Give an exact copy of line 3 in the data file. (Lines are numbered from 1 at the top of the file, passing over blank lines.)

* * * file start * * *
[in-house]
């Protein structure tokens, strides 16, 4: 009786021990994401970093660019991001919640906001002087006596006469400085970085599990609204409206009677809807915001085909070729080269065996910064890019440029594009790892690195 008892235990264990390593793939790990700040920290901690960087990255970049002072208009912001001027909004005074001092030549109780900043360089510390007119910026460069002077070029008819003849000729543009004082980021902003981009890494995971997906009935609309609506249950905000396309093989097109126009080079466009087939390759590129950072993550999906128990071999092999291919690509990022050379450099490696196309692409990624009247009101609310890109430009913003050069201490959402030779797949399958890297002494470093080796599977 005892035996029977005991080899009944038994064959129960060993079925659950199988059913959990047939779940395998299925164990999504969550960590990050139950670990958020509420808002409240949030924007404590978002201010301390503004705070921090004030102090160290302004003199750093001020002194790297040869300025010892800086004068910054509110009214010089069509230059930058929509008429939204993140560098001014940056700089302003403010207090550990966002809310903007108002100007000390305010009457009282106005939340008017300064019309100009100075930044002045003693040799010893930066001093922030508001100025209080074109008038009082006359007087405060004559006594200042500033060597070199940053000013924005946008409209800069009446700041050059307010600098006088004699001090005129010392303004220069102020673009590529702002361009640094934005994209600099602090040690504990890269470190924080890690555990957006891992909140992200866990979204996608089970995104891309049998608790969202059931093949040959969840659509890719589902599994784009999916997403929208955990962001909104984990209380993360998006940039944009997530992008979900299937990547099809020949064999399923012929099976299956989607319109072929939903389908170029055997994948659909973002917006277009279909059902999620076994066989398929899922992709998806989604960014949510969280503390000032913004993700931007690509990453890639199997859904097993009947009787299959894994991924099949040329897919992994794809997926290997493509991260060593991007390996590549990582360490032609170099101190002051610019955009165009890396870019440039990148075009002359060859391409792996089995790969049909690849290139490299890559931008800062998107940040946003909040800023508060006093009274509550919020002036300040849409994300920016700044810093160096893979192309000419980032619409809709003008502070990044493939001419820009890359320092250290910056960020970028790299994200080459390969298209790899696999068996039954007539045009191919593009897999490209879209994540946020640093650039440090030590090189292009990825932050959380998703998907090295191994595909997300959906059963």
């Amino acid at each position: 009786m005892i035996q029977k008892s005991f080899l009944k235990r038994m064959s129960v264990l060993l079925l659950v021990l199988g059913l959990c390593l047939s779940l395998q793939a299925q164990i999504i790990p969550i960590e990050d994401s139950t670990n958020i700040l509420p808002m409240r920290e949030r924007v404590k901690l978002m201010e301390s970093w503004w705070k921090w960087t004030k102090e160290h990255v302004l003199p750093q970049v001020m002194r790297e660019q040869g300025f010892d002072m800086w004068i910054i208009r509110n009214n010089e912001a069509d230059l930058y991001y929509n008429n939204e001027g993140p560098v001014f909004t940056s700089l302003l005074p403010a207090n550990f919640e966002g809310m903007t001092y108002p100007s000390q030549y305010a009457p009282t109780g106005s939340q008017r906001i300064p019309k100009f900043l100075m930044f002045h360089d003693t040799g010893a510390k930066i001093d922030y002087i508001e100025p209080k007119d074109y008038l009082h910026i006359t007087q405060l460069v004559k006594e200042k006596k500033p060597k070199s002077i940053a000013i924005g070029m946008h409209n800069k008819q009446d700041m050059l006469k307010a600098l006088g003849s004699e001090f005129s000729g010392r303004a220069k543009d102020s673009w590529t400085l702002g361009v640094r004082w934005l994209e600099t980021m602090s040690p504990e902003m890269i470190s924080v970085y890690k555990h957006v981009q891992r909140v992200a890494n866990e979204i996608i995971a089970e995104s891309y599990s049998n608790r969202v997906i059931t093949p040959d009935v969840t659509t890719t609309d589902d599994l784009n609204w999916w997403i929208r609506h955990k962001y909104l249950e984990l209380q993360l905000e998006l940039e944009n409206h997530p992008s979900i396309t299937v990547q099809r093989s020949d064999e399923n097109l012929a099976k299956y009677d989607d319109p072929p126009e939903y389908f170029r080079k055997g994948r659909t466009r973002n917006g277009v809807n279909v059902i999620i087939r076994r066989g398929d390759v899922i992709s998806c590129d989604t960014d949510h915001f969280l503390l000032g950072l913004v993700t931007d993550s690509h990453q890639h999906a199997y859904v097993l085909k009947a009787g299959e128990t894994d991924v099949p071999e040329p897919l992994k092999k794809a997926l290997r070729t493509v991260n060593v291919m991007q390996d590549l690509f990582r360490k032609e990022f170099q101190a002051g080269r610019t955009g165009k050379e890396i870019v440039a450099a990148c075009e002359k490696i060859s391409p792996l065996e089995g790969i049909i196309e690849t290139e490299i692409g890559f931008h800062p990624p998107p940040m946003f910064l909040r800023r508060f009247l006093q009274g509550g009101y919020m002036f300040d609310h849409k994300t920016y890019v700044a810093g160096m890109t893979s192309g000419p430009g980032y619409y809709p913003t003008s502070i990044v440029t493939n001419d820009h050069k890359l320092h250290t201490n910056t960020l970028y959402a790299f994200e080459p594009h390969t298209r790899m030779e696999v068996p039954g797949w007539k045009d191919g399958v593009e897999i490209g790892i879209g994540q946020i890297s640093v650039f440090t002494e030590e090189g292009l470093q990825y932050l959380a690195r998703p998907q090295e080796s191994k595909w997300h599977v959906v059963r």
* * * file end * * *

């Amino acid at each position: 009786m005892i035996q029977k008892s005991f080899l009944k235990r038994m064959s129960v264990l060993l079925l659950v021990l199988g059913l959990c390593l047939s779940l395998q793939a299925q164990i999504i790990p969550i960590e990050d994401s139950t670990n958020i700040l509420p808002m409240r920290e949030r924007v404590k901690l978002m201010e301390s970093w503004w705070k921090w960087t004030k102090e160290h990255v302004l003199p750093q970049v001020m002194r790297e660019q040869g300025f010892d002072m800086w004068i910054i208009r509110n009214n010089e912001a069509d230059l930058y991001y929509n008429n939204e001027g993140p560098v001014f909004t940056s700089l302003l005074p403010a207090n550990f919640e966002g809310m903007t001092y108002p100007s000390q030549y305010a009457p009282t109780g106005s939340q008017r906001i300064p019309k100009f900043l100075m930044f002045h360089d003693t040799g010893a510390k930066i001093d922030y002087i508001e100025p209080k007119d074109y008038l009082h910026i006359t007087q405060l460069v004559k006594e200042k006596k500033p060597k070199s002077i940053a000013i924005g070029m946008h409209n800069k008819q009446d700041m050059l006469k307010a600098l006088g003849s004699e001090f005129s000729g010392r303004a220069k543009d102020s673009w590529t400085l702002g361009v640094r004082w934005l994209e600099t980021m602090s040690p504990e902003m890269i470190s924080v970085y890690k555990h957006v981009q891992r909140v992200a890494n866990e979204i996608i995971a089970e995104s891309y599990s049998n608790r969202v997906i059931t093949p040959d009935v969840t659509t890719t609309d589902d599994l784009n609204w999916w997403i929208r609506h955990k962001y909104l249950e984990l209380q993360l905000e998006l940039e944009n409206h997530p992008s979900i396309t299937v990547q099809r093989s020949d064999e399923n097109l012929a099976k299956y009677d989607d319109p072929p126009e939903y389908f170029r080079k055997g994948r659909t466009r973002n917006g277009v809807n279909v059902i999620i087939r076994r066989g398929d390759v899922i992709s998806c590129d989604t960014d949510h915001f969280l503390l000032g950072l913004v993700t931007d993550s690509h990453q890639h999906a199997y859904v097993l085909k009947a009787g299959e128990t894994d991924v099949p071999e040329p897919l992994k092999k794809a997926l290997r070729t493509v991260n060593v291919m991007q390996d590549l690509f990582r360490k032609e990022f170099q101190a002051g080269r610019t955009g165009k050379e890396i870019v440039a450099a990148c075009e002359k490696i060859s391409p792996l065996e089995g790969i049909i196309e690849t290139e490299i692409g890559f931008h800062p990624p998107p940040m946003f910064l909040r800023r508060f009247l006093q009274g509550g009101y919020m002036f300040d609310h849409k994300t920016y890019v700044a810093g160096m890109t893979s192309g000419p430009g980032y619409y809709p913003t003008s502070i990044v440029t493939n001419d820009h050069k890359l320092h250290t201490n910056t960020l970028y959402a790299f994200e080459p594009h390969t298209r790899m030779e696999v068996p039954g797949w007539k045009d191919g399958v593009e897999i490209g790892i879209g994540q946020i890297s640093v650039f440090t002494e030590e090189g292009l470093q990825y932050l959380a690195r998703p998907q090295e080796s191994k595909w997300h599977v959906v059963r």